Excerpt from Invisible Republic: Bob Dylan’s Basement Tapes, 1997
By Greil Marcus
Discovered by [Constance] Rourke as an eighteenth-century heirloom, the mask is what in the nineteenth century came to be called the deadpan, the poker face: precisely what the coachman wipes of the rider’s face. The mask hides the voice no less than the face, and the voice it makes you might call Yankee Midwestern, though it is also Appalachian, mountain-still, a speech made as much of silences as of words, and the silence is the edge. So what? says the voice; it is dulled, unimpressed, as Rourke says, unsurprised. Those who use this voice claim they can’t be surprised even by the weatherthat is, by godand that’s their claim on life, why they expect you to listen to them, regardless of whether what they’re saying makes sense. The voice is flat: so flat that with the slightest inflection it can say anything, imply anything, while seeming to do no more than pass the time.
This is the sound of bluesman Frank Hutchison, who Bob Dylan would return to in 1993 for the version of “Stack A Lee” he offered on World Gone Wrong (“a romance tale without the cupidity,” Dylan wrote); it is the sound of drugstore speech in Hibbing, Minnesota, in 1949; it’s the sound of William Burroughs waiting out a blizzard in a depot fifty miles north of Wichita. “Yes, that’s ol’ junkie Bill, over by the stove there, just whittlin’ on his penis,” says the stationmaster, while Bill mumbles to himself:
. . . . the buyer has a steady connection: the man within, you might say, or so he thinks. I’ll just set in my room, he says: Fuck ’em all, squares on both sides; I am the only complete man in the industry. But a yen comes on him like a great black wind, through the bones. . . . The buyer had lost his human citizenship, and was in consequence a creature without species, and a menace to the narcotics industry, at all levels . . .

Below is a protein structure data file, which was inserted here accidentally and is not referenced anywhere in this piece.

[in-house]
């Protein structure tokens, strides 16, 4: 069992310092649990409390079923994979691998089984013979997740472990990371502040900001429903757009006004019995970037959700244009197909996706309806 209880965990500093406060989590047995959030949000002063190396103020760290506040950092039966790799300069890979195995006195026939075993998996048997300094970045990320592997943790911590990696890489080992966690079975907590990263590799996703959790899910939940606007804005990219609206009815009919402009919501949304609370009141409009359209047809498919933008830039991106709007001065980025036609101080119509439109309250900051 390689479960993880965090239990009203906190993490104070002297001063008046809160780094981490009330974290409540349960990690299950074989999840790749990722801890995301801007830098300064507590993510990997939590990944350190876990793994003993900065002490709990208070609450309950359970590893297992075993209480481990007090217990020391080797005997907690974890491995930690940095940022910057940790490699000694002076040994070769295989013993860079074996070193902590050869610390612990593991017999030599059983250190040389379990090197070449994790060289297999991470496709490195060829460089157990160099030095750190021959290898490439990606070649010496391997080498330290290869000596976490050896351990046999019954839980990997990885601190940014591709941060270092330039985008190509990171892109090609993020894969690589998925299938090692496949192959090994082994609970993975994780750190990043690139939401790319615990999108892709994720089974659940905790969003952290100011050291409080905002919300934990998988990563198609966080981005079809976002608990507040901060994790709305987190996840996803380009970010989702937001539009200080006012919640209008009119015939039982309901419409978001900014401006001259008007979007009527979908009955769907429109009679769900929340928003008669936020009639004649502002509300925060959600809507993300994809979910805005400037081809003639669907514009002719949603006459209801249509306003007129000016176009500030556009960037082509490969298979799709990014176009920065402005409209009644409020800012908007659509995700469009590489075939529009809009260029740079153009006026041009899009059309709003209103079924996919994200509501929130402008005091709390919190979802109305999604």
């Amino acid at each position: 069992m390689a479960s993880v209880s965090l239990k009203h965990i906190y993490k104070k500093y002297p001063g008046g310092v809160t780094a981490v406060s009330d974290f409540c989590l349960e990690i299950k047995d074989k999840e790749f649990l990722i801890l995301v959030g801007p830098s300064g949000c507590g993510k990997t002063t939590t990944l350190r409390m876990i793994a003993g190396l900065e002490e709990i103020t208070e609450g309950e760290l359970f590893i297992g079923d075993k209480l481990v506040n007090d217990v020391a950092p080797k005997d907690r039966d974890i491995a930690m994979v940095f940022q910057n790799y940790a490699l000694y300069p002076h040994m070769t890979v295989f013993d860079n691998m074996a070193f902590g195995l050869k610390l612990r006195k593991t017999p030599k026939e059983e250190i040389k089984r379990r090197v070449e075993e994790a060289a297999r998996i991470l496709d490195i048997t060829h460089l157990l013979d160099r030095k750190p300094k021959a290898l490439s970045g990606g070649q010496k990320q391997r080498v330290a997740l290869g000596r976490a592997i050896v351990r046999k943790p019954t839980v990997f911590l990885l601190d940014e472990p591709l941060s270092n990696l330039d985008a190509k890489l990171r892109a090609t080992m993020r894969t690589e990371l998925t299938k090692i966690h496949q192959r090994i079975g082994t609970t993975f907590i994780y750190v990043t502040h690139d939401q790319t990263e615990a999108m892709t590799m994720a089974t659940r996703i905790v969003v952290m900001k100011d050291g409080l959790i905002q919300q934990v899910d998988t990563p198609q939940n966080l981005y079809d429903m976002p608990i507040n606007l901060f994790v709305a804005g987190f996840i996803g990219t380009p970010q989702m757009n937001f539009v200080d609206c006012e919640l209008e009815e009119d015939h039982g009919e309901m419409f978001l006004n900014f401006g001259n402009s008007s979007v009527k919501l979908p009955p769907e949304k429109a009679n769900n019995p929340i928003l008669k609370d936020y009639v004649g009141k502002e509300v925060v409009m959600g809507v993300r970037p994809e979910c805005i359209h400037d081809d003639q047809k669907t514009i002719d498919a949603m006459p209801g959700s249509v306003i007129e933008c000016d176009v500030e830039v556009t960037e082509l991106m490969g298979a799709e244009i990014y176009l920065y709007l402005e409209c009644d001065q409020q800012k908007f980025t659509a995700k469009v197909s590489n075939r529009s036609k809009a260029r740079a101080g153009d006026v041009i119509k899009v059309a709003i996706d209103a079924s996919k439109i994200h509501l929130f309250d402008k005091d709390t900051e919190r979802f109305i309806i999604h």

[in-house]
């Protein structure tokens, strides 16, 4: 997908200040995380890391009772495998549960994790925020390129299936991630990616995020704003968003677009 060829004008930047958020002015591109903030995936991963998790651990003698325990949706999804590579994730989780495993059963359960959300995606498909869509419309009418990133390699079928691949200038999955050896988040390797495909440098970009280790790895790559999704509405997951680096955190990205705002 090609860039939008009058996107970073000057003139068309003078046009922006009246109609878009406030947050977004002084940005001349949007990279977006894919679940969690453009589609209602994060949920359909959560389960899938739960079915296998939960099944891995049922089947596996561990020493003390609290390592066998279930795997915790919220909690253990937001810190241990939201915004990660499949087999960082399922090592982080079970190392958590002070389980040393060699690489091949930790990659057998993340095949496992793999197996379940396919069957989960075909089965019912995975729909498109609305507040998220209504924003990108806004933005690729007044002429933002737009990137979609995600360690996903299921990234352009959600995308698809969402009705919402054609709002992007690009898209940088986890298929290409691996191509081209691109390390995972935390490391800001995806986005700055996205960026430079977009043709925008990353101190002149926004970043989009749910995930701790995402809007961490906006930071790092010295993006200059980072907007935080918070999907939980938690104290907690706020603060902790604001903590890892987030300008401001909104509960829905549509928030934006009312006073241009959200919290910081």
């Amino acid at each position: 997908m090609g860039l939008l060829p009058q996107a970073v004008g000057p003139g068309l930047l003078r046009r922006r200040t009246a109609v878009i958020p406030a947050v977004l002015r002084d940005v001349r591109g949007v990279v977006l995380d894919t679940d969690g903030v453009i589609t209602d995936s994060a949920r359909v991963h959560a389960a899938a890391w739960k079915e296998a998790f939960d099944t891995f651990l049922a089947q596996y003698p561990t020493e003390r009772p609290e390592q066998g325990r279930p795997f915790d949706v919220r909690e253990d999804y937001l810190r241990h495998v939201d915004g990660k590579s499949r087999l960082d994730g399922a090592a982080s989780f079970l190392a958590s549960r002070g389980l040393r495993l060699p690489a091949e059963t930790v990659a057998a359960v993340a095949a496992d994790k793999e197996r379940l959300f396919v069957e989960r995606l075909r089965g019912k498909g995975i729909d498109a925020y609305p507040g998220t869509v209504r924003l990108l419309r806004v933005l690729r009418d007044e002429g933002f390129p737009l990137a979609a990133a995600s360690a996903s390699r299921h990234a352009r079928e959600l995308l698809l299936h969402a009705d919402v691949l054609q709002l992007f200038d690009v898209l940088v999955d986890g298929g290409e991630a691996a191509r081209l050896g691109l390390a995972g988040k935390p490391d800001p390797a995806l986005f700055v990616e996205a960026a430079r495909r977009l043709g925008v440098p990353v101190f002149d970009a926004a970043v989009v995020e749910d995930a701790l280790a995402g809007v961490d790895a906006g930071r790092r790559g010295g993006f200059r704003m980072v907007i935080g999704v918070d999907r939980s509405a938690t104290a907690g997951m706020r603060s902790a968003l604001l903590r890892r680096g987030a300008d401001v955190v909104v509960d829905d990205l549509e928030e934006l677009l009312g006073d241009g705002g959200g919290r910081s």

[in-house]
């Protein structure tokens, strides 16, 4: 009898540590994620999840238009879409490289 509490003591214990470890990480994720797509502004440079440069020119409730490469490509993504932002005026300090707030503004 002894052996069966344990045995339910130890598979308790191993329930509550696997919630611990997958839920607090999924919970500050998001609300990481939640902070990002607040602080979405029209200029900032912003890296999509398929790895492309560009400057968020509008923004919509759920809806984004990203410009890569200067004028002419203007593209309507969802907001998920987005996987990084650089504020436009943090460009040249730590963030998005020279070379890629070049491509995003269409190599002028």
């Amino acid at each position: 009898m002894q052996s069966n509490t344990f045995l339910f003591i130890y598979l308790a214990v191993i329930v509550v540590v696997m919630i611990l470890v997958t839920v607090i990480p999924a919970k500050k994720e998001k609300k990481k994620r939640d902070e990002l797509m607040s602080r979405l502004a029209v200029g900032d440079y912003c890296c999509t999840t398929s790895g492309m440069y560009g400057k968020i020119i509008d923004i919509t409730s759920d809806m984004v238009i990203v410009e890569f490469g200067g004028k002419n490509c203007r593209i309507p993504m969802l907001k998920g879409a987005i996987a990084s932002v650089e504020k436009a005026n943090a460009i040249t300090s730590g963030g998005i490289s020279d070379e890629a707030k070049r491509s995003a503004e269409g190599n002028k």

If you listen to Burroughs as he read these words into a tape recorder in Paris in 1965, what you hear is prairie-flat and Babbitt-plain, a world conspiracy lined out in the modest tones of a small businessman describing a small job. Just beneath the surface, or played back in memory, it’s all music”Fuck ’em all” expanding into great curl, “Fuck ’em awwwllll,” then the q in “squares” rounding, nearly flipping the word on its backand simultaneously an anthropological document, no exile’s art statement but a field recording, “American Vernacular, Kansas/Missouri (Science Fiction).” “The humorous story is American, the comic story is English, the witty story is French,” Mark Twain wrote in “How to Tell a Story.” “The humorous story depends for its effect upon the manner of telling; the comic story and the witty story upon the matter. . . . The humorous story is told gravely; the teller does his best to conceal that he even dimly suspects that there is anything funny about it.” That is Bob Dylan all through the basement tapes, and more precisely, as if in summation of both manner and matter, in “Lo and Behold!”; that is Burroughs on Call Me Burroughs, his Ishmael’s album of Naked Lunch readings that was a talisman of cool in Greenwich Village in the mid-1960sand, cast as blues on a lap slide guitar, that was Frank Hutchison. On the old-timey lps and precious 78s of the folk revival, he was an even cooler talisman, to some.